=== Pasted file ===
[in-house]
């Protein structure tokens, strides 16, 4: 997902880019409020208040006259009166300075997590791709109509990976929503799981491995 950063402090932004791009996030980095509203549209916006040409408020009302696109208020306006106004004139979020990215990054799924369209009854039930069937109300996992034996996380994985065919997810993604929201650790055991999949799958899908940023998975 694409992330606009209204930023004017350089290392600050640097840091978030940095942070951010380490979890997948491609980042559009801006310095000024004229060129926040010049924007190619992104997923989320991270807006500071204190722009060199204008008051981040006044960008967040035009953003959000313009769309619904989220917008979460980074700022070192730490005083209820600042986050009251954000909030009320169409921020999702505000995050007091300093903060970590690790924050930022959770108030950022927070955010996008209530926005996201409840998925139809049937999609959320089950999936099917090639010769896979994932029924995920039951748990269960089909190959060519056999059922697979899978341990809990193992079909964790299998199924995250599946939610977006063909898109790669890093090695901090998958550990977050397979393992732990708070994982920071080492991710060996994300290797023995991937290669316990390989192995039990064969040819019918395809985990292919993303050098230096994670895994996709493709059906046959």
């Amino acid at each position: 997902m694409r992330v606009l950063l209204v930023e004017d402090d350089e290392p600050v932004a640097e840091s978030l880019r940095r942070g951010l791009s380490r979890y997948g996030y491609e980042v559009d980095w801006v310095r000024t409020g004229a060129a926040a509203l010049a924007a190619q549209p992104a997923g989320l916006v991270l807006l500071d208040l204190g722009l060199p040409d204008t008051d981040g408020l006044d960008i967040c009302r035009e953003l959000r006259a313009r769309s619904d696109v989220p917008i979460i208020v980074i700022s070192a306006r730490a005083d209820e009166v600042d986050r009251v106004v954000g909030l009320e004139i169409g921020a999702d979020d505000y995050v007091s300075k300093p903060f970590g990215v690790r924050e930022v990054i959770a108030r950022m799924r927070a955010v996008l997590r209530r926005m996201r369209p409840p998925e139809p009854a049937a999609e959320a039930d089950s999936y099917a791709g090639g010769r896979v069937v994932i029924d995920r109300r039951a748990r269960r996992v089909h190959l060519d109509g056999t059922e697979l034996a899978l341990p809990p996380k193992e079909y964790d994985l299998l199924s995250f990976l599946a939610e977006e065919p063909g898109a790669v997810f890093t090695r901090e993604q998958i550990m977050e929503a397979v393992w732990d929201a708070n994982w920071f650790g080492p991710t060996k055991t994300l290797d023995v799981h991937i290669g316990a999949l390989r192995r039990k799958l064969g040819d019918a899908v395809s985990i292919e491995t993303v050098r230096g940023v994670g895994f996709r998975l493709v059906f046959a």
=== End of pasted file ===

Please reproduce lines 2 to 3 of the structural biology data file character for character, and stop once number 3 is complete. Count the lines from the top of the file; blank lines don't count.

């Protein structure tokens, strides 16, 4: 997902880019409020208040006259009166300075997590791709109509990976929503799981491995 950063402090932004791009996030980095509203549209916006040409408020009302696109208020306006106004004139979020990215990054799924369209009854039930069937109300996992034996996380994985065919997810993604929201650790055991999949799958899908940023998975 694409992330606009209204930023004017350089290392600050640097840091978030940095942070951010380490979890997948491609980042559009801006310095000024004229060129926040010049924007190619992104997923989320991270807006500071204190722009060199204008008051981040006044960008967040035009953003959000313009769309619904989220917008979460980074700022070192730490005083209820600042986050009251954000909030009320169409921020999702505000995050007091300093903060970590690790924050930022959770108030950022927070955010996008209530926005996201409840998925139809049937999609959320089950999936099917090639010769896979994932029924995920039951748990269960089909190959060519056999059922697979899978341990809990193992079909964790299998199924995250599946939610977006063909898109790669890093090695901090998958550990977050397979393992732990708070994982920071080492991710060996994300290797023995991937290669316990390989192995039990064969040819019918395809985990292919993303050098230096994670895994996709493709059906046959």
């Amino acid at each position: 997902m694409r992330v606009l950063l209204v930023e004017d402090d350089e290392p600050v932004a640097e840091s978030l880019r940095r942070g951010l791009s380490r979890y997948g996030y491609e980042v559009d980095w801006v310095r000024t409020g004229a060129a926040a509203l010049a924007a190619q549209p992104a997923g989320l916006v991270l807006l500071d208040l204190g722009l060199p040409d204008t008051d981040g408020l006044d960008i967040c009302r035009e953003l959000r006259a313009r769309s619904d696109v989220p917008i979460i208020v980074i700022s070192a306006r730490a005083d209820e009166v600042d986050r009251v106004v954000g909030l009320e004139i169409g921020a999702d979020d505000y995050v007091s300075k300093p903060f970590g990215v690790r924050e930022v990054i959770a108030r950022m799924r927070a955010v996008l997590r209530r926005m996201r369209p409840p998925e139809p009854a049937a999609e959320a039930d089950s999936y099917a791709g090639g010769r896979v069937v994932i029924d995920r109300r039951a748990r269960r996992v089909h190959l060519d109509g056999t059922e697979l034996a899978l341990p809990p996380k193992e079909y964790d994985l299998l199924s995250f990976l599946a939610e977006e065919p063909g898109a790669v997810f890093t090695r901090e993604q998958i550990m977050e929503a397979v393992w732990d929201a708070n994982w920071f650790g080492p991710t060996k055991t994300l290797d023995v799981h991937i290669g316990a999949l390989r192995r039990k799958l064969g040819d019918a899908v395809s985990i292919e491995t993303v050098r230096g940023v994670g895994f996709r998975l493709v059906f046959a």